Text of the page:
Understanding Diabetes

Are you at Risk of Type 2 Diabetes?

Who is at increased risk of developing type 2 diabetes?

Based on what we know about type 2 diabetes in the general population, the following factors suggest a higher risk of type 2 diabetes in later life.

  • ethnic origin - South Asian descent
  • immediate family member with type 2 diabetes (mother, father, brother or sister)
  • a history of gestational diabetes (diabetes developing for the first time during pregnancy)
  • sedentary lifestyle - inactive and exercise less than twice a week
  • overweight individuals
  • high blood pressure (greater than 140/90 mm/Hg)

The American Diabetes Association has an online risk calculator which may be used to calculate your risk of developing type 2 diabetes. This may be accessed at

Can type 2 diabetes be prevented?

Whether diabetes mellitus is preventable has been a vexed question for many years. In recent years, two major studies have shown reasons for optimism.

The Diabetes Prevention Program was a large American study of over 3,000 people at high risk for diabetes. The results showed that diet and exercise which yielded a 5-7% weight loss can delay and even prevent the onset of type 2 diabetes.

People who participated in this research study were overweight and had higher than normal levels of blood glucose, though not diabetes. This is referred to as 'pre-diabetes' in the United States (impaired glucose tolerance). Pre-diabetes and obesity are considered strong risk factors for type 2 diabetes. Because of the high risk among some minority groups, about half of the participants were from ethnic minorities.

The study tested the effects of lifestyle changes (healthy diet and exercise), and the influence of the diabetes drug metformin. The results showed that the group of people who changed their lifestyle, reduced their risk of getting type 2 diabetes by 58 percent. People who took metformin reduced their risk by 31 percent.

How do I reduce my risk of diabetes?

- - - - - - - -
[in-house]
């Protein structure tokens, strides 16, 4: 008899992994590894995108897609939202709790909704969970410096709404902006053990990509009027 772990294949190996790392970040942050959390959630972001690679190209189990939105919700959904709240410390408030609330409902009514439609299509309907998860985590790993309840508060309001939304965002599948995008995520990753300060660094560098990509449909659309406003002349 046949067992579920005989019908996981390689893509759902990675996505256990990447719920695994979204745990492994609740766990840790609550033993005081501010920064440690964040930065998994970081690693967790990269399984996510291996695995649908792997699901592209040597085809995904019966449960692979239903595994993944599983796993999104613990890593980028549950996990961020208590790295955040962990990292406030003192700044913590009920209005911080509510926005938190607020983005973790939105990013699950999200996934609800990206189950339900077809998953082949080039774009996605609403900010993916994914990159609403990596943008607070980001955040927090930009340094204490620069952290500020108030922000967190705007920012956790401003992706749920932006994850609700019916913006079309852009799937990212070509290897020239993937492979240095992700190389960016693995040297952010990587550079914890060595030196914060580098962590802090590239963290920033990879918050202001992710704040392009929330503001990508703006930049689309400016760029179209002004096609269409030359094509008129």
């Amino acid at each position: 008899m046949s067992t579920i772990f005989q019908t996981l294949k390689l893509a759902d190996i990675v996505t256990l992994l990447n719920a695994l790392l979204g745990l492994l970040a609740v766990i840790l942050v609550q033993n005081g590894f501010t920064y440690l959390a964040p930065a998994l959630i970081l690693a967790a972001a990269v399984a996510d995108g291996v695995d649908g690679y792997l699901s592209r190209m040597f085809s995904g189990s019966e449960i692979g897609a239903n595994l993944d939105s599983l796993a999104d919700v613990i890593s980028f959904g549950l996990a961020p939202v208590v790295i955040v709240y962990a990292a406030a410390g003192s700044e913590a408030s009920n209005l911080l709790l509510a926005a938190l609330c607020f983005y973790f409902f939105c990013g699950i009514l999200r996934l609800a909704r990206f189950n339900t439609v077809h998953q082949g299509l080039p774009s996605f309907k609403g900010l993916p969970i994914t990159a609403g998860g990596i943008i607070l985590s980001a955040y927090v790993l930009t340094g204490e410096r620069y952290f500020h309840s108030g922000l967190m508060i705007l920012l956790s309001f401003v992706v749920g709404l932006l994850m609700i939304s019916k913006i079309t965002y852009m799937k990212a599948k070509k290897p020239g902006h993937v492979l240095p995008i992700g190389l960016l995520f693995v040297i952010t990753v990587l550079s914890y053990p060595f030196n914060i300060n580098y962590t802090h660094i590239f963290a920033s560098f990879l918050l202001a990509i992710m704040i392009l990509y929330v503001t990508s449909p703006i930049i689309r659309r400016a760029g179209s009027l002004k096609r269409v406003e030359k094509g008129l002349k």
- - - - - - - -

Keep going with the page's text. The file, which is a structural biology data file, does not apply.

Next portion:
If you are at risk of developing type 2 diabetes, do not despair as there is a lot you can do to reduce your overall risk. The following point summarise the major lifestyle changes you should try to make

  • regular aerobic exercise
  • reduce your intake of fat as well as your total caloric intake
  • ask your doctor or a dietician to advise you on your ideal body weight. If overweight, attempt to lose weight to this level and maintain you ideal weight.
  • or cycle to work; when at work take the stairs rather than use the lifts.
  • improve your general health by keeping your cholesterol and blood pressure normal.
  • avoid smoking.

More on body weight and risk of diabetes

Being overweight is a very strong risk factor for type 2 diabetes. Use our online Body Mass Index calculator to assess your current body weight. 4 in every 5 people who have diabetes are overweight.

What is pre-diabetes?

Pre-diabetes is a term in vogue in the United States, but is not in common usage here in the UK. It means that you are at risk of developing type 2 diabetes (and heart disease). Recent evidence which suggests that you can reduce your risk of getting type 2 diabetes by modest weight loss and physical exercise has lead to the 'labelling' of certain people at risk as having 'pre-diabetes'.

Tips for increasing your physical activity:

  • walk or cycle to work if at all possible
  • take the stairs rather than use the lifts at work
  • keep a record of your physical activity. If you are in a sedentary job, you will be surprised at how little exertion you have through an average day!


Dr Nishan Wijenaike, Consultant Physician
West Suffolk Hospitals Diabetes Service
Revised: October October 2007